When Paley goes to whine to his legislative aide, Dylan Baker gets to really chew the scenery as he wallows in his stupidity. The episode even tricked me into thinking the aide is also a traitor, because “Russians,” and that Paley inadvertently tipped her off they’re burning down the SVR network. However, as that happened anyway, I suppose I’m just paranoid these days, no? Instead he immediately looks for the political posture he’ll need to withstand the shitstorm to come. And frankly, in reality, it should come no matter what happened to Dante, but I presume the “twist” will be Paley will swing back to antagonistic when he finds out that Dante died under FBI custody in a hospital after conveniently having a heart attack. (We’ll get to more on that later.)

In the meantime, Saul and his team have a nice ethics discussion about hacking and the dark web, which is just repetitious enough that I think we understood what was happening while still being so vague that we can’t check the proverbial science of it. Either way, the episode gives a light thumbs up to breaking into telecommunications to spy on people. So that happened. But like The Dark Knight, it proved effective, so it is hard to argue with it in this fictitious context.

Be that as it may, it also makes the Russian storyline err closer and closer to the side of 24 histrionics. While Russian Big Bad #3 on the series didn’t go full Bond villain and run into that hospital guns blazing, it wasn’t too far off from that either. For beyond setting up his nigh obsessive compulsive disorder to win and “protect” his network (or professional standing), his plan doesn’t make a whole lot of sense. Dante has already given up the network, and in theory there are going to be a lot more loose cannons singing to the FBI soon enough, including that finance bro traitor from Greenwich, who called Big Bad to complain. Seriously, at this point the damage is only growing. While with Dante dead, Simone can’t be named as a traitor, the U.S. government should have irrefutable proof for at least its leaders—executive and legislative—to understand we’re in a new Cold War.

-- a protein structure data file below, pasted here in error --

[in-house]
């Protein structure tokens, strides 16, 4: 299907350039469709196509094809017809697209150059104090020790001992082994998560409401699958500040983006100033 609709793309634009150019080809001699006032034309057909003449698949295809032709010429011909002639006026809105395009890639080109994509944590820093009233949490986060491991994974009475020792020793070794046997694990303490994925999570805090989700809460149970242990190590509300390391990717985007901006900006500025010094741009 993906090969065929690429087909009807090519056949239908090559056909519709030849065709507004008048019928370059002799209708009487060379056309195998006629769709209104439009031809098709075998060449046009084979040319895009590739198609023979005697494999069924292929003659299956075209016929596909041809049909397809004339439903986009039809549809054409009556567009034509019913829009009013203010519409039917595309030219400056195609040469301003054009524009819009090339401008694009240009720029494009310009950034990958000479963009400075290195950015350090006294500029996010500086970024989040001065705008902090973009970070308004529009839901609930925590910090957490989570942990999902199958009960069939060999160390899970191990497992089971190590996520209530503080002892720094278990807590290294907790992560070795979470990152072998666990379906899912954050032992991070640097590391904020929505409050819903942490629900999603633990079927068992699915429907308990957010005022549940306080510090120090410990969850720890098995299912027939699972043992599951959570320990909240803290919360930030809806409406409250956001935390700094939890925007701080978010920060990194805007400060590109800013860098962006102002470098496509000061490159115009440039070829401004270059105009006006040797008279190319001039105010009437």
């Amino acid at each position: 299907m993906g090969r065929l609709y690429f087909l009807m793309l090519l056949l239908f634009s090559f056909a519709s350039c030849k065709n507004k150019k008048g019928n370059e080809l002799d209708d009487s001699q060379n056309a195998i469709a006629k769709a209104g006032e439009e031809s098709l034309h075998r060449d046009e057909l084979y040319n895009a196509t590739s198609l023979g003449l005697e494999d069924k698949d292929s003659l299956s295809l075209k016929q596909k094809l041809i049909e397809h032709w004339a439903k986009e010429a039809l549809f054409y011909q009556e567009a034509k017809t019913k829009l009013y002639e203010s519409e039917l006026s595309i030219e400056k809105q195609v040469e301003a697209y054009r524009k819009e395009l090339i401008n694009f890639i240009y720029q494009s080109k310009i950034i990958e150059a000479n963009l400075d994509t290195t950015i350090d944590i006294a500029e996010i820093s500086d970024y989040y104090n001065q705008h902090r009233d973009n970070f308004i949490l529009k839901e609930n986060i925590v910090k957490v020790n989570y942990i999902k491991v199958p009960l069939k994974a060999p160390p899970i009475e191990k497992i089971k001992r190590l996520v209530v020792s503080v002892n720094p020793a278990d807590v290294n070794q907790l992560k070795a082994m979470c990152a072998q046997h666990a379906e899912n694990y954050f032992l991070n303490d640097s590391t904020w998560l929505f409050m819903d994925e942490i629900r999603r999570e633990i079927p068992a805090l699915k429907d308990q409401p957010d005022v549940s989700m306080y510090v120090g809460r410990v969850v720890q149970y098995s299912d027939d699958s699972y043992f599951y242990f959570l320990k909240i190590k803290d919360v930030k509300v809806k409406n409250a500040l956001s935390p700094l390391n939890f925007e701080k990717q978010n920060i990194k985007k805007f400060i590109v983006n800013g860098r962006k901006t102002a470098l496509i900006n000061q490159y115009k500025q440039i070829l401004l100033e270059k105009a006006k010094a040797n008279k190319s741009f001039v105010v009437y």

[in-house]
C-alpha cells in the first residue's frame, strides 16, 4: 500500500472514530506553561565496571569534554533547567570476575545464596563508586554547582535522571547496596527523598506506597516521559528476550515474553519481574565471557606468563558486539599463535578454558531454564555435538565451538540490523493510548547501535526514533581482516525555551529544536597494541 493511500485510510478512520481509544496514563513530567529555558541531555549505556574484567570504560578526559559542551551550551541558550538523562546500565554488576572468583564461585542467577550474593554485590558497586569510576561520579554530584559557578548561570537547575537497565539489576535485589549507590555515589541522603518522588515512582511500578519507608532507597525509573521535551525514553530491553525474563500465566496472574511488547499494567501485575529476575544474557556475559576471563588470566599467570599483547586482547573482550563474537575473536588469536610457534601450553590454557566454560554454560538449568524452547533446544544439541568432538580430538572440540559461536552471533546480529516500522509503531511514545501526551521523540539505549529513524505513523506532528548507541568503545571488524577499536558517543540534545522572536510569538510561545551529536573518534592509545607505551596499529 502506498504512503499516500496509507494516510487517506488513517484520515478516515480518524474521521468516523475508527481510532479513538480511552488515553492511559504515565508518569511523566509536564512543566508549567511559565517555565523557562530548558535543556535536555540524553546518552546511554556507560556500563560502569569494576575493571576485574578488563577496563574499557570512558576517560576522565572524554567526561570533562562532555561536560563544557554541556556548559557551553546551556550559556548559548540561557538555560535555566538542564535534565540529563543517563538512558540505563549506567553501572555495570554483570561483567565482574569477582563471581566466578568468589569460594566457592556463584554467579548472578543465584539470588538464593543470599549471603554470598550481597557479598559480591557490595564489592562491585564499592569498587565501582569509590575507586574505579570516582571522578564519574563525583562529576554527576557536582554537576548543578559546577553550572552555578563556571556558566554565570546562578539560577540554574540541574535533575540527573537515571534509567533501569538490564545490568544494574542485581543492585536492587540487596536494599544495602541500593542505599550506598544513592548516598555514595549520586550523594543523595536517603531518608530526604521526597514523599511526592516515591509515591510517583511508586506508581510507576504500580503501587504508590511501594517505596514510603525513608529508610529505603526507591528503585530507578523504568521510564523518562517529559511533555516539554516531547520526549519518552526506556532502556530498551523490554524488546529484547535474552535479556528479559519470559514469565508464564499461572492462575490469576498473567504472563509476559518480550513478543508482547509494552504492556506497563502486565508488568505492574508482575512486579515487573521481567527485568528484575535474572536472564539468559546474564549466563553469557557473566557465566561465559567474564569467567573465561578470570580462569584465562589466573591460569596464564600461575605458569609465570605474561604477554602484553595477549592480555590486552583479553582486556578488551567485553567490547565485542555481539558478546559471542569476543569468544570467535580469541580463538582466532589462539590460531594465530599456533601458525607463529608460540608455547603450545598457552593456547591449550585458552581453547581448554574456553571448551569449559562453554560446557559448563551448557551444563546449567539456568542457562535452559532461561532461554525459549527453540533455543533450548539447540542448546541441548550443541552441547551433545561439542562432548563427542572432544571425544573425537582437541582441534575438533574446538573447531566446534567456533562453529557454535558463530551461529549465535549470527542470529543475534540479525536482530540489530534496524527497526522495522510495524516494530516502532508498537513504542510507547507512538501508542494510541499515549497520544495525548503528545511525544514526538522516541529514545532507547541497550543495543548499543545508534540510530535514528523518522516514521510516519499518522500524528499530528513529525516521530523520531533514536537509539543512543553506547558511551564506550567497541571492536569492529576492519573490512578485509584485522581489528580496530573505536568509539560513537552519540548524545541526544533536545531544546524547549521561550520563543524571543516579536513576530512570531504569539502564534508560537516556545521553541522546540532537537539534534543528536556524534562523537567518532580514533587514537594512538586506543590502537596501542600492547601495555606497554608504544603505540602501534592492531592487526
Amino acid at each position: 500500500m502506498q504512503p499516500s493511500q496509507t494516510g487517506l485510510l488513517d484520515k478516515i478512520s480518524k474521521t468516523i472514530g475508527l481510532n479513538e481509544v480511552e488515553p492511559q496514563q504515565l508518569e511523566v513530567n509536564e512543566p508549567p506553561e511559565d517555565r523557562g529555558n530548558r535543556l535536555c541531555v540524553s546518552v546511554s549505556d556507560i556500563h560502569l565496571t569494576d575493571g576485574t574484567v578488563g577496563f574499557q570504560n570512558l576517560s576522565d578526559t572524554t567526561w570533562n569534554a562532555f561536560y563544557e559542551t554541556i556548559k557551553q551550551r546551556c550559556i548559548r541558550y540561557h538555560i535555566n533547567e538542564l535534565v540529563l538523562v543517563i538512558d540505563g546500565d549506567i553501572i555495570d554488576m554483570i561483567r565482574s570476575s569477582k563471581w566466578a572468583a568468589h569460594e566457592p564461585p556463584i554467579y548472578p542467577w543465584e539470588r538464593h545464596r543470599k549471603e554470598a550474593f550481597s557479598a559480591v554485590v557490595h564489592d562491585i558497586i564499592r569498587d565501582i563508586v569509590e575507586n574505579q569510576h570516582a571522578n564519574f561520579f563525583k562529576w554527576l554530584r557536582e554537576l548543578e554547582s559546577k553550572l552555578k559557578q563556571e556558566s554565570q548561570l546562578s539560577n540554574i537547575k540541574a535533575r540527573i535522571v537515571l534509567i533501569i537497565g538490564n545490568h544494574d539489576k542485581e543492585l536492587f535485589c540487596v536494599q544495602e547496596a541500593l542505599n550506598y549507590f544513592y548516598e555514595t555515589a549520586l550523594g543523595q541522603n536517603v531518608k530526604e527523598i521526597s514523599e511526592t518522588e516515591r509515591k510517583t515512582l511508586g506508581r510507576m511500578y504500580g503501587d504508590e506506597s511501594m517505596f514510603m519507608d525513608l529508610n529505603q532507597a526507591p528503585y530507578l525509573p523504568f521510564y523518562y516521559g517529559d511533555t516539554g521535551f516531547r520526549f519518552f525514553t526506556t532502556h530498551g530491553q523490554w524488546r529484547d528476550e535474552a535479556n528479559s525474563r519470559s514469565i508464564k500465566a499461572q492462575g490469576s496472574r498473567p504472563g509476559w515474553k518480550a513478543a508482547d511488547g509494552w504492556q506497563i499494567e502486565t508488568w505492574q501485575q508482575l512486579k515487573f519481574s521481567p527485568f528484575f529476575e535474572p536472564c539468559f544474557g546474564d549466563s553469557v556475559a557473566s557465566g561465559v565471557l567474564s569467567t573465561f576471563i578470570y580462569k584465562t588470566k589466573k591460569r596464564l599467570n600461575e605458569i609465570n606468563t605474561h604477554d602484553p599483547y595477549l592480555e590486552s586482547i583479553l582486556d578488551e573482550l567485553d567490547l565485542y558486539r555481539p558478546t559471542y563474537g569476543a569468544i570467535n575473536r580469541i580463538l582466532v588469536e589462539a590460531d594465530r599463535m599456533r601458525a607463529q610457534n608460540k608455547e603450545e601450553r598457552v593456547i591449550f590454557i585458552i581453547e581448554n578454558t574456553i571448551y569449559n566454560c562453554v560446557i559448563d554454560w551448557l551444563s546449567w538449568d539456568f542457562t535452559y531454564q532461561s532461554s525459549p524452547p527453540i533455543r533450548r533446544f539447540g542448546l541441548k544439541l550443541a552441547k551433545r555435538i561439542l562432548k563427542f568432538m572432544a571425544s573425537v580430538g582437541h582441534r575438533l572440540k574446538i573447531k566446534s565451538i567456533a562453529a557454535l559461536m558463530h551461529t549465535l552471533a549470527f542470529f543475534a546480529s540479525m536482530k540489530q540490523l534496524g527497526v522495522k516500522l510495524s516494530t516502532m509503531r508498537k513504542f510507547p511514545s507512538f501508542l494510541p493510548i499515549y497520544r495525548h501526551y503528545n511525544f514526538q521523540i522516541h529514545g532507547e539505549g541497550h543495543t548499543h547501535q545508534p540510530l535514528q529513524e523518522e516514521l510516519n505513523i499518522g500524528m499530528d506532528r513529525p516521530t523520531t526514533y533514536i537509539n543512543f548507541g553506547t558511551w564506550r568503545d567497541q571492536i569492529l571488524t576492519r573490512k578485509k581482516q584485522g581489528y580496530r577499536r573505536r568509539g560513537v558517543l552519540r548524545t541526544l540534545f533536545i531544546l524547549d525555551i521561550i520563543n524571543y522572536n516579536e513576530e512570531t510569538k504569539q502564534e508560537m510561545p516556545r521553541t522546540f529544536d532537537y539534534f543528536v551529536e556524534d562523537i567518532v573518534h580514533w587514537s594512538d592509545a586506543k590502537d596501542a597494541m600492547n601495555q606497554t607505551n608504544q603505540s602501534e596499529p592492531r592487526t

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“Should,” however, is the operative word here. Because Russian Big Bad does get to Dante in a moment that begins ingeniously enough: he shoots his loyal fool and then drives him into the hospital. I like this moment, if only for the line, “You’ll be fine, we’re at a hospital.” If that’s the case, then why a stomach wound? Because secretly, he’s more than happy that this will be one less pair of loose lips after Dante’s gone.

Meanwhile, the episode’s espionage games begin to fall apart when Russian Big Bad sneaks into Dante’s room with ease. I was willing to overlook how easy he snaked his way around the Virginian hospital, because that was complete chaos and no one knew to be on the lookout for Russian spies. But the FBI technically has Dante in custody at this point, and he is now at the center of a major White House maneuver. The idea that one guy could get in there that easily is preposterous.